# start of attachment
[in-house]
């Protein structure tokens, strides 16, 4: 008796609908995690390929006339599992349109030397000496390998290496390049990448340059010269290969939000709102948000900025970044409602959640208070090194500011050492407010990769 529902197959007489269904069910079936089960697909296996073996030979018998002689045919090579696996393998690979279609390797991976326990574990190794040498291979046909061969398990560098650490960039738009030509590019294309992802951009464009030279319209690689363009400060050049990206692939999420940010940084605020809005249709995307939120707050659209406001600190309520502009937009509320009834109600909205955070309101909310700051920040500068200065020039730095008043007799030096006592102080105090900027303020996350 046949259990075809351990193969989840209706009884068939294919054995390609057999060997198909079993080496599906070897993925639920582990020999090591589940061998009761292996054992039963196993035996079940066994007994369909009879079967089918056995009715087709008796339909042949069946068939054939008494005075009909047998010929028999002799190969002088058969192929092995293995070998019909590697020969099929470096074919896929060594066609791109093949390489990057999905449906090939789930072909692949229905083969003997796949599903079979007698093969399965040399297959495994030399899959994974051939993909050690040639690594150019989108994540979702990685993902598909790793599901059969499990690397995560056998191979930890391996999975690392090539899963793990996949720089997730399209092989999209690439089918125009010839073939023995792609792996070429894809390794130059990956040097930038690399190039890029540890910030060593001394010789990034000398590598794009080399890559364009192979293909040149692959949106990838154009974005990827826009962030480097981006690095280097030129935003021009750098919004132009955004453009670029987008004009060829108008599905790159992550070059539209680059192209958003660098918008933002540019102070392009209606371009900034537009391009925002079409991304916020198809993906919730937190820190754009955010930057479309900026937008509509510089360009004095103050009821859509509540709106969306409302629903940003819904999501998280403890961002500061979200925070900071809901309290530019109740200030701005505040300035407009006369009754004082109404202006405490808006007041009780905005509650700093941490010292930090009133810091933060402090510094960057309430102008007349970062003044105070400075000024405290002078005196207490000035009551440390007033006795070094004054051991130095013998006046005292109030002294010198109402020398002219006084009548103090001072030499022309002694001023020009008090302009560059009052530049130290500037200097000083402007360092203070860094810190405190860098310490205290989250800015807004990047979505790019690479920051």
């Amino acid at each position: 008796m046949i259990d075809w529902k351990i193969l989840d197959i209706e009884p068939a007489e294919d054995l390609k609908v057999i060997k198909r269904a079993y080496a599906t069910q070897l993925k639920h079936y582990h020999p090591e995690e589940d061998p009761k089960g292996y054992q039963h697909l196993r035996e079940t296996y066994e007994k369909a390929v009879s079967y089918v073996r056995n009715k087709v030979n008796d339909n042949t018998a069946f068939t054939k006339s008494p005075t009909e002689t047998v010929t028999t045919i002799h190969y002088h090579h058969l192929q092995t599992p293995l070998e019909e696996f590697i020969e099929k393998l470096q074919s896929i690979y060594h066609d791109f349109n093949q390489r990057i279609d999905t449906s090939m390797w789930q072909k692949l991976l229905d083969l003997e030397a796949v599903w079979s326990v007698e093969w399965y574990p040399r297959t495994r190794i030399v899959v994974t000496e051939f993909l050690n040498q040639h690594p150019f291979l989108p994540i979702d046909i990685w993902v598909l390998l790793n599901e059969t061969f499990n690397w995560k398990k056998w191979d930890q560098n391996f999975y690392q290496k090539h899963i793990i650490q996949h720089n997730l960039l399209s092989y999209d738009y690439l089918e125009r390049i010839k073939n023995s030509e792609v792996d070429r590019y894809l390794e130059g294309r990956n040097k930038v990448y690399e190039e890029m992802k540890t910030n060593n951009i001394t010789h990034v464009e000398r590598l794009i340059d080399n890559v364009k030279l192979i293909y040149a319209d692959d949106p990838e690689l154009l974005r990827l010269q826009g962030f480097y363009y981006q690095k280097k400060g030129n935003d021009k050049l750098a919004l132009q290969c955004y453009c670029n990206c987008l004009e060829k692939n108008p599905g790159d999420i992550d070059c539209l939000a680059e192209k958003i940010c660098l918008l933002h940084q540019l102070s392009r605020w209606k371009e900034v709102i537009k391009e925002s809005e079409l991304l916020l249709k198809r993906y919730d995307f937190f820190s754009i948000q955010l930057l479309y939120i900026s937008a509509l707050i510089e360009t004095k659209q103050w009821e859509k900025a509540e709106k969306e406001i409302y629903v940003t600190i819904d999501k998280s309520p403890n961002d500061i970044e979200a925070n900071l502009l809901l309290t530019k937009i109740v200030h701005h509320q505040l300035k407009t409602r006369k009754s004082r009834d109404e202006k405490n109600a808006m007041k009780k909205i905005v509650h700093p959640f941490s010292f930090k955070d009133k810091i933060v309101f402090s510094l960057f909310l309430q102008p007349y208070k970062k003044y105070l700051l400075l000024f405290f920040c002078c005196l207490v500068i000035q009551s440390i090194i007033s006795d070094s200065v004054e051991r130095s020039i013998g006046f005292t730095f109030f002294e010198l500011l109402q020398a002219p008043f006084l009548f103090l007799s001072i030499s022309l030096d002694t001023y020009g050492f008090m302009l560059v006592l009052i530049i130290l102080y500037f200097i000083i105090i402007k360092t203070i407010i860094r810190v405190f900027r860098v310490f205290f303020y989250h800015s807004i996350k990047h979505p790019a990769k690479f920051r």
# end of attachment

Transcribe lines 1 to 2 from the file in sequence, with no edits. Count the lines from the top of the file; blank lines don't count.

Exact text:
[in-house]
């Protein structure tokens, strides 16, 4: 008796609908995690390929006339599992349109030397000496390998290496390049990448340059010269290969939000709102948000900025970044409602959640208070090194500011050492407010990769 529902197959007489269904069910079936089960697909296996073996030979018998002689045919090579696996393998690979279609390797991976326990574990190794040498291979046909061969398990560098650490960039738009030509590019294309992802951009464009030279319209690689363009400060050049990206692939999420940010940084605020809005249709995307939120707050659209406001600190309520502009937009509320009834109600909205955070309101909310700051920040500068200065020039730095008043007799030096006592102080105090900027303020996350 046949259990075809351990193969989840209706009884068939294919054995390609057999060997198909079993080496599906070897993925639920582990020999090591589940061998009761292996054992039963196993035996079940066994007994369909009879079967089918056995009715087709008796339909042949069946068939054939008494005075009909047998010929028999002799190969002088058969192929092995293995070998019909590697020969099929470096074919896929060594066609791109093949390489990057999905449906090939789930072909692949229905083969003997796949599903079979007698093969399965040399297959495994030399899959994974051939993909050690040639690594150019989108994540979702990685993902598909790793599901059969499990690397995560056998191979930890391996999975690392090539899963793990996949720089997730399209092989999209690439089918125009010839073939023995792609792996070429894809390794130059990956040097930038690399190039890029540890910030060593001394010789990034000398590598794009080399890559364009192979293909040149692959949106990838154009974005990827826009962030480097981006690095280097030129935003021009750098919004132009955004453009670029987008004009060829108008599905790159992550070059539209680059192209958003660098918008933002540019102070392009209606371009900034537009391009925002079409991304916020198809993906919730937190820190754009955010930057479309900026937008509509510089360009004095103050009821859509509540709106969306409302629903940003819904999501998280403890961002500061979200925070900071809901309290530019109740200030701005505040300035407009006369009754004082109404202006405490808006007041009780905005509650700093941490010292930090009133810091933060402090510094960057309430102008007349970062003044105070400075000024405290002078005196207490000035009551440390007033006795070094004054051991130095013998006046005292109030002294010198109402020398002219006084009548103090001072030499022309002694001023020009008090302009560059009052530049130290500037200097000083402007360092203070860094810190405190860098310490205290989250800015807004990047979505790019690479920051």